Hydro Leader: In the case of the Gross Dam project, how many divers stayed in the saturated environment?
Michael Rawlings: Four divers stayed in the saturated environment throughout the 34‑day project. At any given time, two divers would be working at depth from the diving bell, while the other two rested in the pressurized habitat.
Of the two divers in the bell, one worked in the water, while the other remained in the bell for safety and to support the wet diver. Shifts last 12 hours, with each diver spending 5 hours in the wet environment and the 2 remaining hours to prepare, suit up, and travel between the at-pressure habitat and the underwater work site. When transferring between the habitat and the bell and entering the water, the divers must go through locks. Thus, to get to the work site, they transfer through a lock into a wet bell or into a closed bell. The operation runs continuously, 24 hours a day, for the duration of the project.
Hydro Leader: In addition to the four divers, who else is working on a project like this?
Michael Rawlings: We had 32 people on this job. During each shift, 14 people were on deck supporting the 4 saturated divers at all times. The support team included crane operators, deck foremen, winch operators, welders, saturation diving technicians, lifesaving technicians, and people who specialize in the saturation process as diving bell supervisors.
Hydro Leader: Where and how was the new structure fabricated?
Michael Rawlings: It was built by a steel fabricator in Seattle, Washington. Denver Water provided early design drawings and then Denver Water, the fabricator, and our design team worked together to come up with the final design. We stayed as close to the original design as possible, but we had to modify aspects of it due to certain limitations on what the divers can do underwater. Once we received approval, the fabricator went to work, building it in pieces and coding them so we would know how to piece it all together. Once all the pieces were built, they were shipped from Seattle to Golden, Colorado. At that point, the structure was assembled into larger pieces that were then brought to the site and placed one at a time at the bottom of the lake.
Hydro Leader: Please tell us more about the actual work process.
Michael Rawlings: It is complex, and that is why we have well-trained people and appropriate equipment to ensure that every element of the work happens in a safe and successful manner. In addition to the people, we use cranes, sonar, and remotely operated vehicles to lower the infrastructure into position. Once it’s positioned as close to the installation point as possible, we put the diver back in the water to instruct the dive supervisors and crane operators on how to lift, rotate, spin, or slide the infrastructure into final position. The diver then bolts it in place and repeats the process for the next section until the assembly is complete. Probably 99 percent of our deck crew are divers as well, so they are absolutely committed to carrying out the project properly. Cross-training is important to me. I don’t like to rely on the same four people to go into saturation all the time. Our approach is to try to pair two seasoned divers with two who may have less experience, so that we can eventually bring the latter two up to the same level. On jobs for which saturation is not required, everybody on the barge gets a dive. Giving everyone this exposure ensures that each person has a stake in the project and a commitment to the safety of their colleagues as well as to their own safety.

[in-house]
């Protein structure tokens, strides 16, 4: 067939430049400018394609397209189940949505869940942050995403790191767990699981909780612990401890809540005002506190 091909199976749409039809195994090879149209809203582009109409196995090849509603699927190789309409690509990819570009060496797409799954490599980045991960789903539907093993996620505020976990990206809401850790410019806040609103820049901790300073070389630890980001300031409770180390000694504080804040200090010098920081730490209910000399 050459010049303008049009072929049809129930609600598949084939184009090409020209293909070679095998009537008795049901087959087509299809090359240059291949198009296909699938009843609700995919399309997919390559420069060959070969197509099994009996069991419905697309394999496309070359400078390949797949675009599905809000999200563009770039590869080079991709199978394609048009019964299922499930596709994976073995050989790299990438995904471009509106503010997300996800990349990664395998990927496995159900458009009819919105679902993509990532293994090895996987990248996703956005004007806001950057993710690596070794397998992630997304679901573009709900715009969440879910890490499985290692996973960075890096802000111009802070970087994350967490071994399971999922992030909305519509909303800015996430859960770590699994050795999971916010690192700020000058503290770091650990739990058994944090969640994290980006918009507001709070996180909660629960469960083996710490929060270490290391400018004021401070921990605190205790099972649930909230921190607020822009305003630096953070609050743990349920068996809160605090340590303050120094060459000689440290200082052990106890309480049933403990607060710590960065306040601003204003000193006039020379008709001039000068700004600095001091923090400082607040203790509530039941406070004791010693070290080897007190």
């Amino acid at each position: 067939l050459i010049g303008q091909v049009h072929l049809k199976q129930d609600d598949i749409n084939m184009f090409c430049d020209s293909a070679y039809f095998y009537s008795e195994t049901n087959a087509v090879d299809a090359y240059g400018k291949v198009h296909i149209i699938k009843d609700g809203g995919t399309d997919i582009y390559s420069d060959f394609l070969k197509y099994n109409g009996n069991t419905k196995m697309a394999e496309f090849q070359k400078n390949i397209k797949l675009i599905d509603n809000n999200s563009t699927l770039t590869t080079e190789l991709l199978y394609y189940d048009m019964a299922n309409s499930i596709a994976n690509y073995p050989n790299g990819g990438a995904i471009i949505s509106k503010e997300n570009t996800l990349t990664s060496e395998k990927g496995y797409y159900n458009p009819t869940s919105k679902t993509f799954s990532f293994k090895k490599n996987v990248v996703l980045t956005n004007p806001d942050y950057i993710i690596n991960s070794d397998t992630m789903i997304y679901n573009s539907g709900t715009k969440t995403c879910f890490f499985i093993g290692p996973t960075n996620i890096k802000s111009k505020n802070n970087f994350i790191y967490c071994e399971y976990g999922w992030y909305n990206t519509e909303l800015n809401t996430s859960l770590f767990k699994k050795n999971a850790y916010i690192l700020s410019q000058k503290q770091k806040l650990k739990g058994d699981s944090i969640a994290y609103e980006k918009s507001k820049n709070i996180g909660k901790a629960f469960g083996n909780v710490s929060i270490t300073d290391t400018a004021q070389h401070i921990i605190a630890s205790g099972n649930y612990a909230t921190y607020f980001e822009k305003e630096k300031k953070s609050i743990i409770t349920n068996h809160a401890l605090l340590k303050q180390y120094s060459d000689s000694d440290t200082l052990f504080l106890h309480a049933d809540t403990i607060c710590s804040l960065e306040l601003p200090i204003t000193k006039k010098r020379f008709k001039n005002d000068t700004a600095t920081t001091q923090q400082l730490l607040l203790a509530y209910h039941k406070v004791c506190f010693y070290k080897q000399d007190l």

Hydro Leader: What are the backgrounds of your divers?
Michael Rawlings: Some of them were in the military. A few came in with other marine construction skills and then learned diving. Most of the work they do involves cutting, fabrication, and construction. They do quite a lot of underwater chipping, grinding, and jackhammering concrete. In the offshore world, there is likely more welding than our division engages in.
Hydro Leader: It sounds like both Denver Water and Global are seriously committed to safety. How important is it to your company to have a client with this perspective?
Michael Rawlings: It’s critically important. It makes for a good working relationship. Denver Water understands the limitations to what we can do underwater. We augmented and adapted the work plan to make safety the number 1 goal. We were able to do that because Denver Water shares our commitment to safety.
Hydro Leader: What is your organization’s vision for the future?
Michael Rawlings: We want to continue to be a leader in both offshore and inland diving techniques with an absolute commitment to safety and to keeping our crew healthy and happy. We want to continue to grow; to expand our relationships with our current clients; and, of course, to reach out to new clients. My goal as a senior project manager is to identify new opportunities for work and to conduct it in a successful manner, meeting and exceeding clients’ expectations.